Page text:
Dousman Fire District begins in New Year
New fire district begins after New Year's Eve
Village of Dousman - When the clock strikes midnight on New Year's Eve, the newly consolidated Dousman Fire District will being operations. The district is ready after more than a year and half of complex fire department merger negotiations that at one point involved as many as nine Lake Country communities.
The newly created district, which is a consolidation of the former Summit and Dousman fire districts, will serve all of the villages of Summit and Dousman and most of the Town of Ottawa.
The former Summit Fire District which served the northern half of the Village of Summit and all of the Village of Oconomowoc Lake has been dissolved.
The Village of Oconomowoc Lake will contract with the Okauchee Fire Department for emergency services. The North Prairie Fire Department will continue serving the southeast corner of the Town of Ottawa.
Reasons for merger
The consolidation discussions began in the spring and summer of 2011 when the Summit Fire District asked neighboring fire departments to submit consolidation proposals. Officials in the Village of Oconomowoc Lake and Summit wanted a consolidation in order to provide more cost-effective, sustainable fire protection and emergency medical services to their communities.
Two departments submitted proposals, Lake Country Fire and Rescue and the Dousman Fire District.
Lake Country Fire and Rescue (LCFR) with a nearly $2 million budget and nearly a dozen fulltime fire fighter/paramedics, serves the City of Delafield and the villages of Nashotah and Chenequa.
But, by the end of 2011, the Summit Fire District board had determined they would be more comfortable consolidating with the Dousman Fire District whose operations and department culture was more similar to the Dousman district than LCFR, according to Summit Fire officials.
The elected officials in Summit, Ottawa and Dousman agreed to share operating costs of the new department based on a formula that included each community's population, tax base and number of emergency calls.
As result of the formula, Ottawa and Summit would experience decreases in their emergency services cost, while such costs for the Village of Dousman would increase by about $50,000 to $60,000.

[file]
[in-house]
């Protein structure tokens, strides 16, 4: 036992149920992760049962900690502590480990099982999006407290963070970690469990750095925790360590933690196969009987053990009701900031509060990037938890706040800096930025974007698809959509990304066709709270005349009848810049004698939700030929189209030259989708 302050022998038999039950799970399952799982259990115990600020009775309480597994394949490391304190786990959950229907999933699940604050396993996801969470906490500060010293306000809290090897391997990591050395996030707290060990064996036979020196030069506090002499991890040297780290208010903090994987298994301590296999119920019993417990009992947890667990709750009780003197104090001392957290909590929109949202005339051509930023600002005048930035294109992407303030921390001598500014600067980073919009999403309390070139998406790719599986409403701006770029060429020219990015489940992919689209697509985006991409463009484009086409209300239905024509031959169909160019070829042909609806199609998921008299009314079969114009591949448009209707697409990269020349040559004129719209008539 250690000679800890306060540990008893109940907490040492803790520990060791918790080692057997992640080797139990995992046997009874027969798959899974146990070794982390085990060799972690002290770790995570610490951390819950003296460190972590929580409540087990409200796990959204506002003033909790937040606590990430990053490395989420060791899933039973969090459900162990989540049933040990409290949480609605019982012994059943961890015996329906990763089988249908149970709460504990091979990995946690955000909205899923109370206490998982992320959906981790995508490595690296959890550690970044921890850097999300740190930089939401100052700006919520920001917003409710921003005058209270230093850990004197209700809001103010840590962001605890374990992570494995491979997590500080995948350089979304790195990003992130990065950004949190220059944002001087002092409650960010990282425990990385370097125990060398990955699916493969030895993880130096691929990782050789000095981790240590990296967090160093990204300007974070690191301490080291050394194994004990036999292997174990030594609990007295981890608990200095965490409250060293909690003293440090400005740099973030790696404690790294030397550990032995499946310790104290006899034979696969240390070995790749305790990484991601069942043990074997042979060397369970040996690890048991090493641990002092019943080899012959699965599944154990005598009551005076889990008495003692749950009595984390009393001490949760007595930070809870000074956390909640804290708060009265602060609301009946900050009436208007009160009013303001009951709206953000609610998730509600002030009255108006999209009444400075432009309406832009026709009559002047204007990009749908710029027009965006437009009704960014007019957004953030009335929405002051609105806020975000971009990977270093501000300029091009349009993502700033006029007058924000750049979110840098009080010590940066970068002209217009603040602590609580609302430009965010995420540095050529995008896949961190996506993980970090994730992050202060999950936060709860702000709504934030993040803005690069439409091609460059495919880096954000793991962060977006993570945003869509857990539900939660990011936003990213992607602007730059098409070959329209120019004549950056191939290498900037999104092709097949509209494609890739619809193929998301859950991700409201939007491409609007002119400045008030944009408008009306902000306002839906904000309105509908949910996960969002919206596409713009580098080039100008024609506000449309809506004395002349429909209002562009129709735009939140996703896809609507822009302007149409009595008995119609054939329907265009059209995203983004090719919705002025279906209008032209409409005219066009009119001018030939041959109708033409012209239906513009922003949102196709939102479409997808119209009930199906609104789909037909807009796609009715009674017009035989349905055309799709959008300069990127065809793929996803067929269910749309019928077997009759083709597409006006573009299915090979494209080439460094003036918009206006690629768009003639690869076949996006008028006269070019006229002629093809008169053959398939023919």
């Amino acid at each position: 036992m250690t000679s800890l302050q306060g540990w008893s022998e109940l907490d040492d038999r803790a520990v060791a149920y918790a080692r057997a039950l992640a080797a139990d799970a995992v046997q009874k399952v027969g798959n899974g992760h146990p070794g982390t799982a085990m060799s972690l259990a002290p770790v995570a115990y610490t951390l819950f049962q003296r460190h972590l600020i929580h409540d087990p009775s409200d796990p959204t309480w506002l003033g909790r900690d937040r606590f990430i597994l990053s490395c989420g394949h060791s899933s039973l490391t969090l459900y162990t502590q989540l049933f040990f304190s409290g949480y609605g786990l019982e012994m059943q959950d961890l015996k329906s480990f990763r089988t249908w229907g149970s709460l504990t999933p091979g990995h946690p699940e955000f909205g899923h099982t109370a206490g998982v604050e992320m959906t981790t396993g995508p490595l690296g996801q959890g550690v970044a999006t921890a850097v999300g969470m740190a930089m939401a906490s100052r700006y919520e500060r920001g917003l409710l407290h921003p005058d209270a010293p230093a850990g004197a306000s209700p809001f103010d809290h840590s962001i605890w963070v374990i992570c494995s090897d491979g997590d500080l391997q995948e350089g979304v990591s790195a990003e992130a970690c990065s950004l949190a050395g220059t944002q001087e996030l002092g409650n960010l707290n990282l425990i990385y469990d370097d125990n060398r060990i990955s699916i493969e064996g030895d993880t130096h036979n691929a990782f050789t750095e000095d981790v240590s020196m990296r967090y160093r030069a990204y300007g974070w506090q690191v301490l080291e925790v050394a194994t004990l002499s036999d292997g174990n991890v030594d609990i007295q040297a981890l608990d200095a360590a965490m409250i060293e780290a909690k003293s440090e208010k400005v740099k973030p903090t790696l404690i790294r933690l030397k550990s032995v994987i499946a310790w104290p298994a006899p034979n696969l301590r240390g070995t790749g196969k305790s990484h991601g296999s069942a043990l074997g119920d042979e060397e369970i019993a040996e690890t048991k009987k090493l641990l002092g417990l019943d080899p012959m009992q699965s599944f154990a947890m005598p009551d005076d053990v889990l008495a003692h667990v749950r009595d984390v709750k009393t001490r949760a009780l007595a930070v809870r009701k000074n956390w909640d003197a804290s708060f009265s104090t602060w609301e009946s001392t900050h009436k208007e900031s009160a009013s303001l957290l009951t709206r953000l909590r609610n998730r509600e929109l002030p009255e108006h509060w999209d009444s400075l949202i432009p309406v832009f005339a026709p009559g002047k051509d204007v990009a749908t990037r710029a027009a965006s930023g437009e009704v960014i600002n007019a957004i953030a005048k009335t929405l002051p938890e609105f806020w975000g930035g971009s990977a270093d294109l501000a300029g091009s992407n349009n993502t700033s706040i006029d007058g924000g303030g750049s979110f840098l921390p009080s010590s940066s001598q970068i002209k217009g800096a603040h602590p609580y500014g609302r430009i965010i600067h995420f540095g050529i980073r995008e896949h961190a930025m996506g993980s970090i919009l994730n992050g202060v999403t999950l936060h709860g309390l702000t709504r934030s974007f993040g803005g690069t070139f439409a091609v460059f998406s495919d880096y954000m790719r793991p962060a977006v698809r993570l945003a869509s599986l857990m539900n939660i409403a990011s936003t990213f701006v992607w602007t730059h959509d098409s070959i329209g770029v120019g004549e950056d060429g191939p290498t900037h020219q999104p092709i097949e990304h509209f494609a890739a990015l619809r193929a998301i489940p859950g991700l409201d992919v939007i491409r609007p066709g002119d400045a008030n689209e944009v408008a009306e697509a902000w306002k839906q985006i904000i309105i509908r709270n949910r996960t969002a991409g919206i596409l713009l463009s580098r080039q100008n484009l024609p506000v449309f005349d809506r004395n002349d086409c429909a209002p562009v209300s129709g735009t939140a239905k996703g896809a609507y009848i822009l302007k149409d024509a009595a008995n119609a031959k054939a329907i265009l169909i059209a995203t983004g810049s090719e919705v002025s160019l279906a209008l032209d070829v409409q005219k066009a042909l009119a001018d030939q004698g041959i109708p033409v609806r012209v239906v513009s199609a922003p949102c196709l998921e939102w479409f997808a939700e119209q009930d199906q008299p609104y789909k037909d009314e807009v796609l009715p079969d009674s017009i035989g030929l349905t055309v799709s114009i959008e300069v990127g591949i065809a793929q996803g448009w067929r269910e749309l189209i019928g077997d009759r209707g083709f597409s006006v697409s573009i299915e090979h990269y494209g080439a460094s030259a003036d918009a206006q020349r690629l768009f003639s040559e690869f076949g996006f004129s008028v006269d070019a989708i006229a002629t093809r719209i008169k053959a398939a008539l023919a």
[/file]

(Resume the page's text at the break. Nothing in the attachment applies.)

The reason for the cost increase in the Village of Dousman is the number of emergency calls to the Three Pillars Senior Community. Three Pillars is a nonprofit organization exempt from paying real estate taxes which usually help pay for emergency services. Dousman Village President Jack Nissen emphasized that the consolidation would result in lower emergency service cost for the village in the future.
The Village of Summit and the Town of Ottawa initially offered to allow Dousman to phase in the additional payments until the Dousman Village Board could agree on how to pay for the added costs.
Nissen is presently in negotiations with Three Pillars representatives regarding the Masonic Lodge, the owner of the senior living facility, making some kind of annual payment for emergency services in lieu of real estate taxes. The agreement is expected to be presented to the Village Board in early 2013.
Another key issue was how the fire trucks and other equipment owned by the Summit district would be turn over to the new fire district, according to Ottawa Town Chairman Richard Arrowood.
The Village of Oconomowoc Lake owned a 25 percent interest in all of the Summit district equipment.
The villages of Summit and Oconomowoc Lake reached an agreement that Summit would buy out Oconomowoc Lake's interest in the equipment.
The Village of Summit then reached an agreement with the Dousman Fire District. The village would donate all of the Summit Fire Department equipment to the newly consolidated district.
Dousman Fire officials would determine what equipment they would keep and what equipment they would sell. The proceeds from the equipment sales would be returned to the Village of Dousman.
Dousman Fire District Chief Steve Totzke said he has completed an inventory of the Summit equipment the department can use and what will be sold. The City of Oconomowoc at its Dec. 4 Common Council meeting approved purchasing a used tanker from Summit. The city had already been borrowing a tanker from Summit, the merger allowed it to obtain the equipment for $27,000.
Totzke said the department will be ready to operate when the clock strikes midnight on Monday.
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